Canada has long recognized export opportunities outside of North
America and is working to expand market access in the EU and other
emerging markets such as China, Russia, Indonesia and India through
the Comprehensive Economic and Trade Agreement and Trans-Pacific
Partnership and other bilateral trade negotiations.
While that is important, as consultants to the food and beverage
processing industry we have to ask: what about taking full
advantage of markets in which Canada has already entered into free
trade agreements? What about Mexico, a country whose largest bread
maker, "Grupo Bimbo", is looking to acquire Maple Leaf
Foods' Canada Bread for $1.83 billion? Is this move indicative
of a strong Mexican economy and an attractive marketplace for
Canadian food processors? Should we be more proactive in
capitalizing on markets like Mexico where we already have
established open access?
This year, it is North American Free Trade Agreement's
(NAFTA's) 20th anniversary, and Canada-Mexico bilateral
agriculture and agri-food trade has been growing consistently since
NAFTA came into effect.
Mexico is Canada's fourth largest food trade partner. In 2011,
Canada exported $1.72 billion of agri-food products to Mexico, with
the top five exports being canola seed, non-durum wheat, fresh
boneless beef, canola oil and canary seed. But there are ample
unexploited opportunities for Canada's food and beverage
processors in the world's 13th largest importer of agri-food
products — and they are ripe for the picking.
With a population of 112 million and a GDP of $1.1 trillion in
2011, of which the agriculture sector accounted for 3.8 per cent,
Mexico is the 14th largest economy in the world and the second
largest in Latin America. Mexico's income per capita is almost
30 per cent higher than Brazil's, roughly twice as high as
China's and four times higher than India's. The average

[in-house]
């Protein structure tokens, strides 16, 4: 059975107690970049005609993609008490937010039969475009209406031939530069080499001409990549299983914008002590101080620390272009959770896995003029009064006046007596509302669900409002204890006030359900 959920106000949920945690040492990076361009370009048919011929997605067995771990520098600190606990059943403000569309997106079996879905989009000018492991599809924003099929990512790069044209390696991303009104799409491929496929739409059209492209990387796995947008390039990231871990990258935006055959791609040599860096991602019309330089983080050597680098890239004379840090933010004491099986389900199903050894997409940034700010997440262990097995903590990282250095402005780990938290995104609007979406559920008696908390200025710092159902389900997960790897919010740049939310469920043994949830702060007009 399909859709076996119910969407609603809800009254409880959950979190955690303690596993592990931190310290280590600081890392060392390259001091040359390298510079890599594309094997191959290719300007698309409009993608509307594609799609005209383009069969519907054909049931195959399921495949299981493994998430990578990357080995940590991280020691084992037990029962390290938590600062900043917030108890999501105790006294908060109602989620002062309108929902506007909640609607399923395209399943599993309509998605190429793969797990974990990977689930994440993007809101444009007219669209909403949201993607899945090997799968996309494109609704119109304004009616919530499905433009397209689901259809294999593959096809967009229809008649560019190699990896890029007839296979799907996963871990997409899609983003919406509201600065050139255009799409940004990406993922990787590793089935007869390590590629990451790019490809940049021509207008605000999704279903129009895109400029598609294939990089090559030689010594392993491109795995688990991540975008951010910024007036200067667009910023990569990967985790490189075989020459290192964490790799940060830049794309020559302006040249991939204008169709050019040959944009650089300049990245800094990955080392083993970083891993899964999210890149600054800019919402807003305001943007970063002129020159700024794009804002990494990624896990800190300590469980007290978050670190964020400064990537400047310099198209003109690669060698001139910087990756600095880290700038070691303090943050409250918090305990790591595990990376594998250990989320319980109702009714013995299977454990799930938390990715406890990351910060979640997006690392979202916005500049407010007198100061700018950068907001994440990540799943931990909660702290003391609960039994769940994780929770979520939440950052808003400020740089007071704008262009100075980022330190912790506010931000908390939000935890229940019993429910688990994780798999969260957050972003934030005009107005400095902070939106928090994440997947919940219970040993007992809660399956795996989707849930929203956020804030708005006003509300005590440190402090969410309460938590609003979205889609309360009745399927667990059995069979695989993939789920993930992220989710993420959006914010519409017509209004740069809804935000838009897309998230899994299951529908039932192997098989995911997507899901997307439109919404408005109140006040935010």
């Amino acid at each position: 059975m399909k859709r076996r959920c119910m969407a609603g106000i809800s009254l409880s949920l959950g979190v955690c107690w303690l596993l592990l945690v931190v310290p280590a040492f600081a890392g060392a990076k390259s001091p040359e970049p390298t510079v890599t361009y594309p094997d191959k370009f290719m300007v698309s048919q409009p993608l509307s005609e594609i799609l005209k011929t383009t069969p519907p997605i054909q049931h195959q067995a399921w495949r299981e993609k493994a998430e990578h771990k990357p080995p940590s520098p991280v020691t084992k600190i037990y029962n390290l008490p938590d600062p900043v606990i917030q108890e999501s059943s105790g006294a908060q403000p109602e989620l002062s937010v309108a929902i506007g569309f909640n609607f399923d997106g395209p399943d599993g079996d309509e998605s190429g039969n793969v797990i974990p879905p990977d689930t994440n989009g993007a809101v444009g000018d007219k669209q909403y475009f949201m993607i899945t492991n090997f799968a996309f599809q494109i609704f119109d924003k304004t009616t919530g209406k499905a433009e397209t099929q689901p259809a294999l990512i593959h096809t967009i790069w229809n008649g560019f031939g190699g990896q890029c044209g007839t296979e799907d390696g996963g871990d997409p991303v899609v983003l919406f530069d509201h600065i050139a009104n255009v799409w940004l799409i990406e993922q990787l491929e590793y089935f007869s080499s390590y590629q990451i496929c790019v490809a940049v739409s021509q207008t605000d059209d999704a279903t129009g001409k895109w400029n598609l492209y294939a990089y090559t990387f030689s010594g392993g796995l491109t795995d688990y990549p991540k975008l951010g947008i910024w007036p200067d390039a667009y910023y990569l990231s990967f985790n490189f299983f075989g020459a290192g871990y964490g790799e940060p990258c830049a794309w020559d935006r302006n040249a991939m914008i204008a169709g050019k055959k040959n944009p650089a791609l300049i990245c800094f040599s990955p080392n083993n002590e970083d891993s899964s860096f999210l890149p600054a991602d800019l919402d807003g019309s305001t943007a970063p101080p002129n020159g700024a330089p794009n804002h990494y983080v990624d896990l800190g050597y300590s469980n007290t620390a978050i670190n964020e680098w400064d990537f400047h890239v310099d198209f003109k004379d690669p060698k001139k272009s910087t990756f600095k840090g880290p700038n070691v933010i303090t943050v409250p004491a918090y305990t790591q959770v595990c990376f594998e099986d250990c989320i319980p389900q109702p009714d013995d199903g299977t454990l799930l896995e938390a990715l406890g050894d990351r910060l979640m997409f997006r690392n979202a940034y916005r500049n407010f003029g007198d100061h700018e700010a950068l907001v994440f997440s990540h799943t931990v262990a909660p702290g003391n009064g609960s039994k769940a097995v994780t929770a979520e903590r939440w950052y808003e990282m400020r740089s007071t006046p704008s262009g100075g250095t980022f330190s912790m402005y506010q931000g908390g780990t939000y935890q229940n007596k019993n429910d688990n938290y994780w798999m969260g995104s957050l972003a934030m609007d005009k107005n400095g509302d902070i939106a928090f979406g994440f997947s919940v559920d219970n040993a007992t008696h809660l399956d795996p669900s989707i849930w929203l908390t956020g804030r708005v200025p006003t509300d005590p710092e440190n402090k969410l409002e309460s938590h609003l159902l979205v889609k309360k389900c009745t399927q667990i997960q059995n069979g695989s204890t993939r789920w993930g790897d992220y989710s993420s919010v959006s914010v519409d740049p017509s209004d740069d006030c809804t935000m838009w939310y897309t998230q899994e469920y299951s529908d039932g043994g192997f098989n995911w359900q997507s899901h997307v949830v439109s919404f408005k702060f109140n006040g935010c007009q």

population age in Mexico is just 26 years. By 2030, the working
population will reach 62 million, almost the entire population of
the U.K. This gives Canadian food processors a large population of
consumers with incomes to spend, and provides a stable workforce at
Mexico also has an excellent business environment. According to the
"Doing Business 2013" publication of the World Bank,
Mexico ranks in 48th place out of the 185 economies compared on its
business environment, performing better than Brazil, China and
India. It offers a strong agricultural sector and a good business
climate for Canadian companies. In addition, manufacturing costs
are low and have been consistent, offering a major incentive for
doing business there.
In recent years, Mexico has also increased investment in education.
With greater levels of education come higher-paying jobs, leading
to a growing consumer market for Canada. Getting into the market
now could therefore result in even higher returns in the
Overall, Mexico provides Canadian processors with opportunities in
a market that is close, mature and showing signs of economic
growth. So, what about Mexico?
Effective September 1, 2016, the Disposition of Surplus Real Property Regulation to the Ontario Education Act was amended with the intention to reduce barriers to the formation of health and community hubs in Ontario.
Health Canada is proposing to change the way that it regulates non-prescription drugs, natural health products and cosmetics in Canada, which will now be referred to collectively as "self-care products."
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